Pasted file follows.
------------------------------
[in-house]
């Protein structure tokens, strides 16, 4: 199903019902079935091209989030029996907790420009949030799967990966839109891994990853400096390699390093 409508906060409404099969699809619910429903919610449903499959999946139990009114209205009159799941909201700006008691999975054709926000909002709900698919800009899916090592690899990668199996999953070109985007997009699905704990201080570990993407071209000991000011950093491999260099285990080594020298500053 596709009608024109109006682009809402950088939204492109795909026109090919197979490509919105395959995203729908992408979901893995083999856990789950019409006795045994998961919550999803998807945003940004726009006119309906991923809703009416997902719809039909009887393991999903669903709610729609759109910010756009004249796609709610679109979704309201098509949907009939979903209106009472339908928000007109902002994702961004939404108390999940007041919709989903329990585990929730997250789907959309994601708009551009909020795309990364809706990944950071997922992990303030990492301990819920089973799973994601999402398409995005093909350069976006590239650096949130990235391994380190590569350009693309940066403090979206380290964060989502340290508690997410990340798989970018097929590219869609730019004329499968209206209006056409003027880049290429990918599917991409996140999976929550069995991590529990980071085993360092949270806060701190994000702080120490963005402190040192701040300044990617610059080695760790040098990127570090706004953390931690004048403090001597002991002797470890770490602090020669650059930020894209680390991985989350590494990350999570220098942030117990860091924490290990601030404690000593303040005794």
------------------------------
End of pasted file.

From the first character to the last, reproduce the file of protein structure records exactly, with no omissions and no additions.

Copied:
[in-house]
């Protein structure tokens, strides 16, 4: 199903019902079935091209989030029996907790420009949030799967990966839109891994990853400096390699390093 409508906060409404099969699809619910429903919610449903499959999946139990009114209205009159799941909201700006008691999975054709926000909002709900698919800009899916090592690899990668199996999953070109985007997009699905704990201080570990993407071209000991000011950093491999260099285990080594020298500053 596709009608024109109006682009809402950088939204492109795909026109090919197979490509919105395959995203729908992408979901893995083999856990789950019409006795045994998961919550999803998807945003940004726009006119309906991923809703009416997902719809039909009887393991999903669903709610729609759109910010756009004249796609709610679109979704309201098509949907009939979903209106009472339908928000007109902002994702961004939404108390999940007041919709989903329990585990929730997250789907959309994601708009551009909020795309990364809706990944950071997922992990303030990492301990819920089973799973994601999402398409995005093909350069976006590239650096949130990235391994380190590569350009693309940066403090979206380290964060989502340290508690997410990340798989970018097929590219869609730019004329499968209206209006056409003027880049290429990918599917991409996140999976929550069995991590529990980071085993360092949270806060701190994000702080120490963005402190040192701040300044990617610059080695760790040098990127570090706004953390931690004048403090001597002991002797470890770490602090020669650059930020894209680390991985989350590494990350999570220098942030117990860091924490290990601030404690000593303040005794």